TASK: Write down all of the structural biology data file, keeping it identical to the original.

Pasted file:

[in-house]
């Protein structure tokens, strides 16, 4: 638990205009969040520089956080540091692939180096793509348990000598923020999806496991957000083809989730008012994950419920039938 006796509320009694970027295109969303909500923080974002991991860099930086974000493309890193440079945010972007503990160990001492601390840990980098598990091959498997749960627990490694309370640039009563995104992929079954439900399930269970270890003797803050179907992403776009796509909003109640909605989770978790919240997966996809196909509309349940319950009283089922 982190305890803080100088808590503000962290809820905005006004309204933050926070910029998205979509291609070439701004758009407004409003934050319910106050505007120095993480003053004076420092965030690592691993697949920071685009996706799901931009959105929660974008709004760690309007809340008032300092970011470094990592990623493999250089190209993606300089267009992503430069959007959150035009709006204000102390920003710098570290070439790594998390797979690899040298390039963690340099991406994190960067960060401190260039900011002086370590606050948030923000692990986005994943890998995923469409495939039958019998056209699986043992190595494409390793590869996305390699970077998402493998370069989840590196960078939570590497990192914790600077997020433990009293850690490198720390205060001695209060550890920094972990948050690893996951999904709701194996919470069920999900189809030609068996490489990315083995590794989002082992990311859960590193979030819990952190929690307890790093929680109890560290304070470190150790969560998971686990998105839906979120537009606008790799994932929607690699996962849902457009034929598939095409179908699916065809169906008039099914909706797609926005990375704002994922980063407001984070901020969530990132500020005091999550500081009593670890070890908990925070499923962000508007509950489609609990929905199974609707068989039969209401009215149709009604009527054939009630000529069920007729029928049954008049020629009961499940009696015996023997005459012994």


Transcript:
[in-house]
């Protein structure tokens, strides 16, 4: 638990205009969040520089956080540091692939180096793509348990000598923020999806496991957000083809989730008012994950419920039938 006796509320009694970027295109969303909500923080974002991991860099930086974000493309890193440079945010972007503990160990001492601390840990980098598990091959498997749960627990490694309370640039009563995104992929079954439900399930269970270890003797803050179907992403776009796509909003109640909605989770978790919240997966996809196909509309349940319950009283089922 982190305890803080100088808590503000962290809820905005006004309204933050926070910029998205979509291609070439701004758009407004409003934050319910106050505007120095993480003053004076420092965030690592691993697949920071685009996706799901931009959105929660974008709004760690309007809340008032300092970011470094990592990623493999250089190209993606300089267009992503430069959007959150035009709006204000102390920003710098570290070439790594998390797979690899040298390039963690340099991406994190960067960060401190260039900011002086370590606050948030923000692990986005994943890998995923469409495939039958019998056209699986043992190595494409390793590869996305390699970077998402493998370069989840590196960078939570590497990192914790600077997020433990009293850690490198720390205060001695209060550890920094972990948050690893996951999904709701194996919470069920999900189809030609068996490489990315083995590794989002082992990311859960590193979030819990952190929690307890790093929680109890560290304070470190150790969560998971686990998105839906979120537009606008790799994932929607690699996962849902457009034929598939095409179908699916065809169906008039099914909706797609926005990375704002994922980063407001984070901020969530990132500020005091999550500081009593670890070890908990925070499923962000508007509950489609609990929905199974609707068989039969209401009215149709009604009527054939009630000529069920007729029928049954008049020629009961499940009696015996023997005459012994």